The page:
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Report Finds Multiple Failings Led To 2015 Prison Break

New York State Police via AP

Gov. Andrew Cuomo’s inspector general has found that numerous security and oversight problems at the state prison in Dannemora contributed to the prison break of two inmates last year.

Inmates Richard Matt and David Sweat escaped from the Clinton Correctional Facility near Plattsburgh on June 6, 2015, leading to a massive three-week-long manhunt in which Matt was killed in an encounter with state police, and Sweat was shot and wounded, and retaken into custody.

Inspector General Catherine Leahy Scott’s report said the belongings of staff were supposed to be routinely searched but were not, allowing prison employee Joyce Mitchell to smuggle in some of the tools the inmates used in their escape. Mitchell herself was not adequately supervised, leading to her “grossly inappropriate relationships” with the inmates, the report said.

Guards also failed to regularly count inmates in their beds during the night, contributing to the hours-long delay before the inmates’ absence was discovered. The report said simply doing a nightly bed count would have foiled the escape plot. Instead, the report said, the corrections officers falsified reports saying that they had done the counts.

Cell searches were infrequent and too cursory and hasty, the report found. Prison officials also almost never inspected the prison’s tunnels or catwalks, routes the inmates used to get away.

Leahy Scott also calls into question the agency’s ability to oversee itself, saying its own internal investigations unit was compromised because too many of the inspectors are former prison guards who are reluctant to speak ill of former colleagues and supervisors.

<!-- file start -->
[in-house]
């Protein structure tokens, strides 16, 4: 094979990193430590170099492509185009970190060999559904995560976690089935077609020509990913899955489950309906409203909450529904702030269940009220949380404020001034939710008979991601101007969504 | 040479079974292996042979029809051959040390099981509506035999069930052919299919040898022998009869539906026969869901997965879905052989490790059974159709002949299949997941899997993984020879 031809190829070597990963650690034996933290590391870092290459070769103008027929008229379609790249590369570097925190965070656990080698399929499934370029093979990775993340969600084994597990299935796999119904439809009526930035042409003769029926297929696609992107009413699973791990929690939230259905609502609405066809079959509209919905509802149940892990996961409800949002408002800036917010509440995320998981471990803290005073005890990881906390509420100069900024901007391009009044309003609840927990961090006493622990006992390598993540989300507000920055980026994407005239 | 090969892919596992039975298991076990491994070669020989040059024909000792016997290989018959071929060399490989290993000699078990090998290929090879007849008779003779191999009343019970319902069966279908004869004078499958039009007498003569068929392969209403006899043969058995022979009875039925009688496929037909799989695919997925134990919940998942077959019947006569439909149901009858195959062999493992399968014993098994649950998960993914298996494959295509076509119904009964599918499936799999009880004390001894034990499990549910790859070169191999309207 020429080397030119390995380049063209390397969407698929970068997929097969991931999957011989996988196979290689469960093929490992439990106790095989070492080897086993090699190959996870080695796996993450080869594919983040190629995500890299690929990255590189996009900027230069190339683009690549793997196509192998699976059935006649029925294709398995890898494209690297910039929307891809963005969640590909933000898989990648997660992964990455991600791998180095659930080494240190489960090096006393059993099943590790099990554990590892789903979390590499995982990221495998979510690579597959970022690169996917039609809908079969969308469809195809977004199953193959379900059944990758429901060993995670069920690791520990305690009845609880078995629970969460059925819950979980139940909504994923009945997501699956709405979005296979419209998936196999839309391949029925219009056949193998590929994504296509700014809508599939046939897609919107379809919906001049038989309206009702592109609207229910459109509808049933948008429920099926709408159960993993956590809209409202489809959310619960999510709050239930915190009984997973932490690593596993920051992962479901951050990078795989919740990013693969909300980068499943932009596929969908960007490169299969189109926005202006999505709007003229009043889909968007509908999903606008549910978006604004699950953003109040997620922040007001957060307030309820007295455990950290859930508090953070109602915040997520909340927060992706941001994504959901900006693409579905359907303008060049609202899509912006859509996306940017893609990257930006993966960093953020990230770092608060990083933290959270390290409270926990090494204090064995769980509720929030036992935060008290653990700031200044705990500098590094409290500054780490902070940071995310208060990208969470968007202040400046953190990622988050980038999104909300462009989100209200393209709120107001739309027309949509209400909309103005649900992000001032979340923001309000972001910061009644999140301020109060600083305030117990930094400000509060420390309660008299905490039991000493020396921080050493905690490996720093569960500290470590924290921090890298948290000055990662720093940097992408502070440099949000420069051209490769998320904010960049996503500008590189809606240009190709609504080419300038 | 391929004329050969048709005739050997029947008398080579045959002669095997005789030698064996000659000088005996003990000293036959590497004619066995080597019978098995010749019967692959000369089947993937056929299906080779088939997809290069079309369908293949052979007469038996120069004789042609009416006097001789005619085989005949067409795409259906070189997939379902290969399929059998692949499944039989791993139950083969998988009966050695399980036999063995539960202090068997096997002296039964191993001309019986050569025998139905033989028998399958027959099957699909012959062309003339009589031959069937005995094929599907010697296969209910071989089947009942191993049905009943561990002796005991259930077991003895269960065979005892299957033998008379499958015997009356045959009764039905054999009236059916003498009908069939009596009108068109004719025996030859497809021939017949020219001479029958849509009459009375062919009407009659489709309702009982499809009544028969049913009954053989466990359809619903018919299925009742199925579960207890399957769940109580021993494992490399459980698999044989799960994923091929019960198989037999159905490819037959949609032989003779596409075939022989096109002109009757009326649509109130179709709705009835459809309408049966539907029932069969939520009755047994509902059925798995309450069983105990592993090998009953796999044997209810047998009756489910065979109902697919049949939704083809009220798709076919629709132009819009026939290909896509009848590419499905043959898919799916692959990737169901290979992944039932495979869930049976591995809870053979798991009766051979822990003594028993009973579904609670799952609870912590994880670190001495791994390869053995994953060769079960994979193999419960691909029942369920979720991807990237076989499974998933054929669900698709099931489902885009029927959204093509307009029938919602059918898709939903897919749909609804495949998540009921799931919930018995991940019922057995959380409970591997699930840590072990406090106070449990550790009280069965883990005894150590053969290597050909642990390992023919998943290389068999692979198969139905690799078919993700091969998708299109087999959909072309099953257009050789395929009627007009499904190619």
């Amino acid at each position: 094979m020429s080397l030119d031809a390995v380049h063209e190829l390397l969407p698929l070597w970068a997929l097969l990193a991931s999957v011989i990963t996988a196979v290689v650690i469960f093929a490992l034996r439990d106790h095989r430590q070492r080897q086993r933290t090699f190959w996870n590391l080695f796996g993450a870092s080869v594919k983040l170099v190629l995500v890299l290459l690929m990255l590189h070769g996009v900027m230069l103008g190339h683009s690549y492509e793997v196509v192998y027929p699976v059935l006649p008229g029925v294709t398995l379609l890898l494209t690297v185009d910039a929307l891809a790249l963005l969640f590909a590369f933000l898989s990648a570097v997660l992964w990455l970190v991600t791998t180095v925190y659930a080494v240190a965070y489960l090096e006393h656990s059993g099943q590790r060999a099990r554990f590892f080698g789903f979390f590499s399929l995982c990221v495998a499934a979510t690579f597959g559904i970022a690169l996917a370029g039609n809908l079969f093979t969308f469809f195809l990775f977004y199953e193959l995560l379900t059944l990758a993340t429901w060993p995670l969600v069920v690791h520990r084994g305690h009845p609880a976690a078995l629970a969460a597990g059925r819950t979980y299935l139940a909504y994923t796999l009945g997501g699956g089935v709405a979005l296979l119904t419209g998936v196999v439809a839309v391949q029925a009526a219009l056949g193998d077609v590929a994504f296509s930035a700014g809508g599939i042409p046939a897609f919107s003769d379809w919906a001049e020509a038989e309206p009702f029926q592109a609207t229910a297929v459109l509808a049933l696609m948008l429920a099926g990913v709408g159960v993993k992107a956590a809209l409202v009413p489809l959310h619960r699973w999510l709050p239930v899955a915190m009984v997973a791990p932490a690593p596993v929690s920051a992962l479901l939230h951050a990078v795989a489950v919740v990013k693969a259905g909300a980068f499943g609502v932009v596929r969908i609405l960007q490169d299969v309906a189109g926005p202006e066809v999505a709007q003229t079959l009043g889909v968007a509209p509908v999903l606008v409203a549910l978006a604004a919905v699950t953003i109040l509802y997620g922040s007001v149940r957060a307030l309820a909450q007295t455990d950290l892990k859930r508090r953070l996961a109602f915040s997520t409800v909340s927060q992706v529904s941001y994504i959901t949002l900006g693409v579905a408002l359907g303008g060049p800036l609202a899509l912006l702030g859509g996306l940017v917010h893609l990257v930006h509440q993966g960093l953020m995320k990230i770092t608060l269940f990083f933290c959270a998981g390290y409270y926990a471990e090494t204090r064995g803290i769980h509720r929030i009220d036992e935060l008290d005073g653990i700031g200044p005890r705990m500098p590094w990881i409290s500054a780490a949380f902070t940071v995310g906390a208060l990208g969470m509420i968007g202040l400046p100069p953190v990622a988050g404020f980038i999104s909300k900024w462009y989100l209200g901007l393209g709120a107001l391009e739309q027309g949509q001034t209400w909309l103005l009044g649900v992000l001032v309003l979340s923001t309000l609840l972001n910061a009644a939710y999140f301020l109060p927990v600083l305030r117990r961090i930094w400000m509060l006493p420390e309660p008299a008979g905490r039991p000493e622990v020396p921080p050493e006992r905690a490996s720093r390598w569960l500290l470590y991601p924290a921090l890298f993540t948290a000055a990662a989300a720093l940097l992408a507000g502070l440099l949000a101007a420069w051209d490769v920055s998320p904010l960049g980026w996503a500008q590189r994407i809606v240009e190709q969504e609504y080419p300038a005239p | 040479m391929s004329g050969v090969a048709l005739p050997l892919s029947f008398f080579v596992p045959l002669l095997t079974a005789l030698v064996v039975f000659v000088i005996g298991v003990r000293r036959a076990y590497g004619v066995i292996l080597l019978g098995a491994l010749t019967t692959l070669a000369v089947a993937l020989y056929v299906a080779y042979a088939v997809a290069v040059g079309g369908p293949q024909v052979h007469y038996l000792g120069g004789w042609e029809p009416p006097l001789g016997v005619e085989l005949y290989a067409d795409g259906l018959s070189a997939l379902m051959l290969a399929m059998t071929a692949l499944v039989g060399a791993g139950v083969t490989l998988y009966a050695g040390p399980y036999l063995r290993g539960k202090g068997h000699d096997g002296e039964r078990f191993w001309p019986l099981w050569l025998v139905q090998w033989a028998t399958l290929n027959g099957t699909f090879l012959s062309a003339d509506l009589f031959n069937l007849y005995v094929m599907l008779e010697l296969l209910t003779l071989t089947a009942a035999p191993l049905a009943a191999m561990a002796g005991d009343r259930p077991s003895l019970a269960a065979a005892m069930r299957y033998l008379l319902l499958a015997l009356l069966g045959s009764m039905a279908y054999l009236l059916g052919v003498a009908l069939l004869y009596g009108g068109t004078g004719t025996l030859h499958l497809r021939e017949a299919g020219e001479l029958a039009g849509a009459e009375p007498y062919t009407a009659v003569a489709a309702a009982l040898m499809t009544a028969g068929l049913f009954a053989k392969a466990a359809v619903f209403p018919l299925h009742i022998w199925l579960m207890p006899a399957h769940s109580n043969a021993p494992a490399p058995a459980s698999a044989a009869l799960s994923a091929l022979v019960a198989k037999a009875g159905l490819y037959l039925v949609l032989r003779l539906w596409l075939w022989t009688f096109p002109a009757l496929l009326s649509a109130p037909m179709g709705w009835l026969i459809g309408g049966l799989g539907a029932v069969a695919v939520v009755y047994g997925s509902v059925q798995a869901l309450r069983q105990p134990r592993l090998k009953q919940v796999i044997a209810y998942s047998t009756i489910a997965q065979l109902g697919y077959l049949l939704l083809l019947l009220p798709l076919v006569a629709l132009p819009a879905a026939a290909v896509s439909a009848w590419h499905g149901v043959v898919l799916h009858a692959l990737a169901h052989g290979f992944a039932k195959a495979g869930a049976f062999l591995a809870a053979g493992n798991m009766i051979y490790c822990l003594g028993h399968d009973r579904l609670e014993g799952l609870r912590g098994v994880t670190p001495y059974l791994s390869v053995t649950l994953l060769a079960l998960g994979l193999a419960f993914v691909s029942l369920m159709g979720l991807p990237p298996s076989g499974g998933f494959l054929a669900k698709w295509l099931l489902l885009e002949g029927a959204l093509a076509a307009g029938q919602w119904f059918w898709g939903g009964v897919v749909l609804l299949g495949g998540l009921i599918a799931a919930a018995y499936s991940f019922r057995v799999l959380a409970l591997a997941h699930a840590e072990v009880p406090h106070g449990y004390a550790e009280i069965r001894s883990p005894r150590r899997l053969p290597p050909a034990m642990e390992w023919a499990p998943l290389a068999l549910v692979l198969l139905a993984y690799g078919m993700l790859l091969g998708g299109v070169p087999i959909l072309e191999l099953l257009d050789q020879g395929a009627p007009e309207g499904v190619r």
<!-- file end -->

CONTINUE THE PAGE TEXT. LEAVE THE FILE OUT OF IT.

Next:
The inspector general said she believes several employees “committed criminal acts,” and she’s referred the cases to prosecutors.

Spokesperson Thomas Mailey said that since the breakout the agency has “instituted a number of reforms to strengthen operations,” including installing new cameras and security gates, retraining staff and disciplining responsible employees.

Mailey points out that the prison’s superintendent has been replaced, as well as “other senior administrative personnel.”

He says the agency will continue to work with the inspector general to “implement her recommendations to improve operations” at the prison and throughout the state’s entire prison system to “help ensure this incident is never repeated.”

Rich Azzopardi, a spokesman for Governor Cuomo, also issued a statement: “We thank the inspector general, her staff and Mr. Jacobson for their thorough and comprehensive review of this matter. Safety is paramount, and we will work to ensure that DOCCS [Department of Corrections and Community Supervision] implements these recommendations expeditiously to increase the security of our correctional system.”

Karen has covered state government and politics for New York State Public Radio, a network of 10 New York and Connecticut stations, since 1990. She is also a regular contributor to the statewide public television program about New York State government, New York Now. She appears on the reporter’s roundtable segment, and interviews newsmakers.